The Washington Post's Josh Rogin has cited multiple US administration officials who say President Biden will soon announce a diplomatic boycott of the Beijing Winter Olympics - which coming off the "respectful" and "candid" Monday night virtual summit with China's Xi Jinping will prove a hugely symbolic affront sure to again evoke fury from Beijing.
According to Rogin, and with the Beijing Games just three months away, the announcement will come "sooner rather than later," which will involve a declaration that "neither President Biden nor any other US government officials will attend the Beijing Games." Rogin underscores that "This diplomatic boycott is intended, the sources say, as a way to respond to the Chinese government’s human rights abuses without impacting U.S. athletes."
So essentially the move stops far short of any real or total US boycott of the games, instead US leaders - including Congressional members - will be barred by Washington from attending, while the US will be fully represented in terms of athletes competing with no hindrance.
However, The Washington Post cautions that a final decision has yet to ultimately be made: "Although the administration technically has not finalized this decision, a formal recommendation has been made to the president and he is expected to approve it before the end of the month, administration sources confirmed."
It's further possible that the generally positive and open communication on display during the Biden-Xi meeting could cause Biden to have second thoughts. During the high-stakes meeting Biden had called for "common-sense guardrails to ensure that competition does not veer into conflict and to keep lines of communication open." And at the same time Xi, who at one point referred to Biden as "an old friend" urged that, "We must insist on mutual benefit, do not play zero-sum games, and do not engage you to lose and I win."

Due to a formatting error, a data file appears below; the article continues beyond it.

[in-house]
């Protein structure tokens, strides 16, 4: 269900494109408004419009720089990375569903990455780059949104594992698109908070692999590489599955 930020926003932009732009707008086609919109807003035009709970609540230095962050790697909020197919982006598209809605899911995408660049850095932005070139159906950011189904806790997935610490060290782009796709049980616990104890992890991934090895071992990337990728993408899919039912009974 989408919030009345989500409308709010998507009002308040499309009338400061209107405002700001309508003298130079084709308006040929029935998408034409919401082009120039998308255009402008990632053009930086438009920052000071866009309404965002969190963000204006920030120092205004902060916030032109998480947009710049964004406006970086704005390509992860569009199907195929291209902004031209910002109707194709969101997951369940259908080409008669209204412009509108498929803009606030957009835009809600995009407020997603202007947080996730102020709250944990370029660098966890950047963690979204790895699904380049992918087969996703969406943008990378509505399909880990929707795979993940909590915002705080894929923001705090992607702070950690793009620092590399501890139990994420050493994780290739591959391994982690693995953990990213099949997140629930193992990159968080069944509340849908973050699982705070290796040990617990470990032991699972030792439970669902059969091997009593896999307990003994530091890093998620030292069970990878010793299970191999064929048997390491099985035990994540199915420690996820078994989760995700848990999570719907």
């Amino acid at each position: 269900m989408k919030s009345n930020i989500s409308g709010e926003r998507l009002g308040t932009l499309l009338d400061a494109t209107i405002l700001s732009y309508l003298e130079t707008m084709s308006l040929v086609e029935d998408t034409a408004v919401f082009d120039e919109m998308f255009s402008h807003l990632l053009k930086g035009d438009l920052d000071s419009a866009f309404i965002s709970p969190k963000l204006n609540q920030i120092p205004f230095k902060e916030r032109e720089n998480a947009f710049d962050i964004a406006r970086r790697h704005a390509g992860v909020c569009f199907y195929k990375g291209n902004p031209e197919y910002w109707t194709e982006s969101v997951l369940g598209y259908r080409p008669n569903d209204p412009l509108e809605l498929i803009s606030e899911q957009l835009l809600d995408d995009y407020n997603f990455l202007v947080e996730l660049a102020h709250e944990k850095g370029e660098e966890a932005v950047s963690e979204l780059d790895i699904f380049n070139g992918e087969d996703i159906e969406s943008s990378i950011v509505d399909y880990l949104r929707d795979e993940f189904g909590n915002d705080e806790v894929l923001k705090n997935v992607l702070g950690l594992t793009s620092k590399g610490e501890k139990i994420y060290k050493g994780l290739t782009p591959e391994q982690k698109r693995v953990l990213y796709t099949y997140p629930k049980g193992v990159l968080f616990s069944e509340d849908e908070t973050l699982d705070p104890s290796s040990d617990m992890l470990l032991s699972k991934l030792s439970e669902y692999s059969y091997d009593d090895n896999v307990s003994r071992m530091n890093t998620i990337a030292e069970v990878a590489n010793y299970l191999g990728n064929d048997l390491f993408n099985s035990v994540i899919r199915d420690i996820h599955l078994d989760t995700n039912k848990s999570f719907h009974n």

But Biden pressed Xi on human rights, and this is where the US administration hopes to use the Olympics hosted in Beijing to draw global attention and scrutiny to issues such as the Hong Kong crackdown, the imprisonment of minority Uighurs, and stepped military drills and ratcheting threats aimed at Taiwan reunification. "President Biden raised concerns about the [People’s Republic of China’s] practices in Xinjiang, Tibet, and Hong Kong, as well as human rights more broadly,” the White House readout of the Xi summit said.
Meanwhile, the WaPo highlights that Biden would likely have bipartisan support for such a diplomatic boycott:
In a May hearing, House Speaker Nancy Pelosi (D-Calif.) called for a U.S. diplomatic boycott of the Beijing Olympics as a way to express international concern about China’s human rights abuses without punishing U.S. athletes.
"In authoritarian states, the Olympics has more often been a tool of propaganda than a lever of reform," Romney wrote.
Pundits and Congressional hawks have recently urged such largely symbolic political boycotts on international sporting events hosted by Russia as well...
This is what I proposed for Putin's Sochi Winter Games. Don't punish athletes for the crimes of regimes and sports federations. But don't let dictatorships use these events to whitewash and propagandize. https://t.co/k7QEeo0org— Garry Kasparov (@Kasparov63) November 16, 2021
But the reality remains that if Biden pulls the trigger on this it will immediately negate any 'good will' or positive momentum gained during the Monday summit, ensuring a continued tit-for-tat between the two largest economies and militaries on the world stage.